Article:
Velo Solar Announces Addition of Sharon Lee to Sales Team

ATLANTA, GA February 1, 2020—Velo Solar, the market leader in data-driven, technically excellent solar solutions, is accelerating the shift to the clean energy future by adding new executives with solar expertise to its team.

Sharon Lee, VP of Sales 

Sharon Lee, VP of SalesAs vice president of sales, Sharon Lee can tap into over a decade of solar industry experience in her consultative sales efforts for rooftop solar, storage and microgrid initiatives. From aiding in developing over 17 megawatts of a corporate-owned solar energy portfolio, to spearheading the emergence of the solar division of a leading manufacturing/construction firm, Lee brings a wealth of experience to Velo Solar.

Further, Lee has been involved in the GA Solar Energy Association, serving on the board of directors as the marketing chair, organizing the annual conference, as well as vice chair and ultimately, chair of the organization in 2015. She is also a charter member of the Professional Women in Building chapter of the Greater Atlanta Homebuilders Association, a member of the Solar Energy Industries Association (SEIA), and Women in Solar Energy (WISE).

Lee earned her B.S. degree in communications with double minors in marketing and psychology from Middle Tennessee State University, after spending three years at the University of Tennessee in the pre-health curriculum. Lee is the mom of two boys, ages 13 and 10. She and her husband, John, spend most of their free time at the baseball or football fields, unless they can steal away for a quick round of golf.

 

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About Velo Solar:

Co-Founded by Mark Bell, Velo Solar is the only commercial solar systems firm offering a 3-tiered, scalable energy solution comprised of solar PV and PowerEnfo,  the VS smart grid energy software. Today,  Velo Solar is one of Georgia’s largest solar EPC firms. We’re proud to play an integral role in the projects and initiatives that move our city, state, and region further into a sustainable reality. Looking at Atlanta’s famous BeltLine path right outside our windows, it’s fitting to reflect on our past. But for us, it’s not only where we come from, but where we’re going. We are so much more than solar.

Ariel view with 575 solar panelsTo grow an extra story on your luxury mid-rise apartment building, add solar.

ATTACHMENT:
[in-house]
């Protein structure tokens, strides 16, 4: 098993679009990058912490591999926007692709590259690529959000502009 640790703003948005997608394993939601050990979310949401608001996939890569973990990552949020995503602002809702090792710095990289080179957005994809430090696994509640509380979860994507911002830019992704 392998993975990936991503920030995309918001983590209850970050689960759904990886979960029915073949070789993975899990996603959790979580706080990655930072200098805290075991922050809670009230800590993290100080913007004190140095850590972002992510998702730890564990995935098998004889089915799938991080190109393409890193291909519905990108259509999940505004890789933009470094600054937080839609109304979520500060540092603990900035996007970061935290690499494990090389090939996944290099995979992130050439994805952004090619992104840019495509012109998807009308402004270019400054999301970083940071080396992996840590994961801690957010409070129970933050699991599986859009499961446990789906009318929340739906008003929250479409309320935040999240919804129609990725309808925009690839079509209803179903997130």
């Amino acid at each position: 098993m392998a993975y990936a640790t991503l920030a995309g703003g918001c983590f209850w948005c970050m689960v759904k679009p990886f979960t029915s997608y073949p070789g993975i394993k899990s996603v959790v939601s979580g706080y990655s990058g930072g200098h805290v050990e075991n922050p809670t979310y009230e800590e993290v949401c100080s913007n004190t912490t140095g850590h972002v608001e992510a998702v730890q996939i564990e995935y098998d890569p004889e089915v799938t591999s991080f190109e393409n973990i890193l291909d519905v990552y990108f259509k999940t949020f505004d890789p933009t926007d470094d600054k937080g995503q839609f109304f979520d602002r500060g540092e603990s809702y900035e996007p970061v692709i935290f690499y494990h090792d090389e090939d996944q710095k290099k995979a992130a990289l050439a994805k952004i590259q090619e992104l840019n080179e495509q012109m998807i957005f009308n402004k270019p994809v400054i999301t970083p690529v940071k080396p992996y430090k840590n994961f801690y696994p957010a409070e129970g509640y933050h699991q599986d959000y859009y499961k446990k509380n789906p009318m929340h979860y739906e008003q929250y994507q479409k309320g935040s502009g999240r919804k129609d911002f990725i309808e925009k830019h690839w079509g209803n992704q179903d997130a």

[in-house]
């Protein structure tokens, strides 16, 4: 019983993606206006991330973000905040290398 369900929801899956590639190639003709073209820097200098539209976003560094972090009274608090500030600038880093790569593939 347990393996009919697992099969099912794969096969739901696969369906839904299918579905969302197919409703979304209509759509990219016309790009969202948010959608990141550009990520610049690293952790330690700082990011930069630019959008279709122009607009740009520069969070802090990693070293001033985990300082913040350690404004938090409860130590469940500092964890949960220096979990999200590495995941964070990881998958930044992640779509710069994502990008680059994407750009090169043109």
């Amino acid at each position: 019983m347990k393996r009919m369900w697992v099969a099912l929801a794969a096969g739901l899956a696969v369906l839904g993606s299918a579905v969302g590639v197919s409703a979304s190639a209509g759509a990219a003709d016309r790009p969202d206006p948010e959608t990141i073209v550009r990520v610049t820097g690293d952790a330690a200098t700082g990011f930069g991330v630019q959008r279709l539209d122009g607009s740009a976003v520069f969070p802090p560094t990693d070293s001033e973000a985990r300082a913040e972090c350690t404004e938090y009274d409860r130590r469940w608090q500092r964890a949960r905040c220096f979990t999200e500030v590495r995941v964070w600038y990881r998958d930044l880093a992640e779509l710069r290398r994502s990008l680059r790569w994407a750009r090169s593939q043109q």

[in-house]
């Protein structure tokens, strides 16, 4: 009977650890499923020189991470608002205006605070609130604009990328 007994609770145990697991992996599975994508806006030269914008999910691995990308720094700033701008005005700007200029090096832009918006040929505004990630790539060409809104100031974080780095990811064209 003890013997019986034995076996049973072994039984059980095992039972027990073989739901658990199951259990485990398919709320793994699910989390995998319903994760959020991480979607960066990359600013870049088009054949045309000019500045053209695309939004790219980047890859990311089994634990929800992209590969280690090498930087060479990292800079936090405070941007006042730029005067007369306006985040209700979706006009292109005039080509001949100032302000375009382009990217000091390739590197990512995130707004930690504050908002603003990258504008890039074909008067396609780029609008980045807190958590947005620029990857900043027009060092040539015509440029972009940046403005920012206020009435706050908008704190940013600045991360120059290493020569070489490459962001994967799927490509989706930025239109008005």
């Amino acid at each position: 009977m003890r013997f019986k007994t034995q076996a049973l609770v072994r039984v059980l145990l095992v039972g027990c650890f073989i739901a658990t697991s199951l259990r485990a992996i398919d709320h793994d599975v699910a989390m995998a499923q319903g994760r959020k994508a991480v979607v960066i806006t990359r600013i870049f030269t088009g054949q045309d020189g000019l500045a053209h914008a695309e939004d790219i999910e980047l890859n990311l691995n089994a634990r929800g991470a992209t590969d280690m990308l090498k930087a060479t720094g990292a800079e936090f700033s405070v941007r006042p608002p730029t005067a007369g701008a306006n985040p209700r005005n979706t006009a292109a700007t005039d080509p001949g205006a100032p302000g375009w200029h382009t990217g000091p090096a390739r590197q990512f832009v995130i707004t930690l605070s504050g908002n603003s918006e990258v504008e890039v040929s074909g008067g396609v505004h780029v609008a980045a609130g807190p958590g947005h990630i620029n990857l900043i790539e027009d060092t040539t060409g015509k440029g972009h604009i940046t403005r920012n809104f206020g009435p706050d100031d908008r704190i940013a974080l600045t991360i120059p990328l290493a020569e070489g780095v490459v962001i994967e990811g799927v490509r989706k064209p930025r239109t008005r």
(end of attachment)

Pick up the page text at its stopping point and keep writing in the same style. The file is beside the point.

That’s what The Baxly did, working with the city of Savannah to gain enough green credits through solar and other features, including a vegetated courtyard, to upgrade its six-story building to a seven-story one.

That’s about 45 additional luxury apartments, with rents starting at $1,549 a month plus utilities for a studio. The Baxly houses 275 apartments in all.

There was no further tax incentive for the solar, said Emanuel Neuman, co-founding principal of Spandrel Development Partners, which developed the mixed-use project.

“For us it was enough to get the additional density and the potential to have cost savings with our common area utility bill,” he said.

The rooftop solar array is the largest solar array of any multi-family building in the Savannah Downtown Historic District, covering nearly a full block of roof space on Indian Street in the new Power Plant District just east of the Talmadge Bridge.

Atlanta-based VeloSolar installed the 575 panels, which will produce enough electricity to power about 22 average homes, said H. Britt Lothridge, director of sales. At the Baxly it will heat, cool and light common areas such as hallways and the amenities like the heated saltwater pool, wine storage and tasting lounge, co-working space, and tool and craft shop.

Velo used Boviet 320-watt panels manufactured in Vietnam for the rooftop solar farm.

VeloSolar focuses primarily on small utility grade projects as well as commercial systems, such as The Baxly, Lothbridge said.

“As far as Savannah goes we recently completed an install on a roof of a newly constructed hotel and we did two installs for J.C. Lewis Ford (Hinesville & Statesboro),” he wrote in an email.

With the success of The Baxly, New York- and Charleston-based Spandrel Development Partners is looking at putting solar on a project in Raleigh now.

“We think that if we can build it, and if it can be accretive, meaning it doesn’t necessarily cost the project money, but it’s net neutral because of the money that it reduces your electricity bill and any tax credits that go along with it, we want to do it every time we can,” Neuman said.

Article and photo from: www.savannahnow.com
Written by Mary Landers, 9/15/20

Here are 8 things you need to know.

By using solar power, your business saves on electricity you now buy from the grid. Less utility-provided power means lower power bills. When you invest in solar power, you control a meaningful portion of your energy use. And, depending on conditions, you may recoup your initial solar system investment in as little as three years. Because solar power systems can last over 30 years, you’ll see savings for many years. Here are the things you need to know when deciding whether solar is right for your business.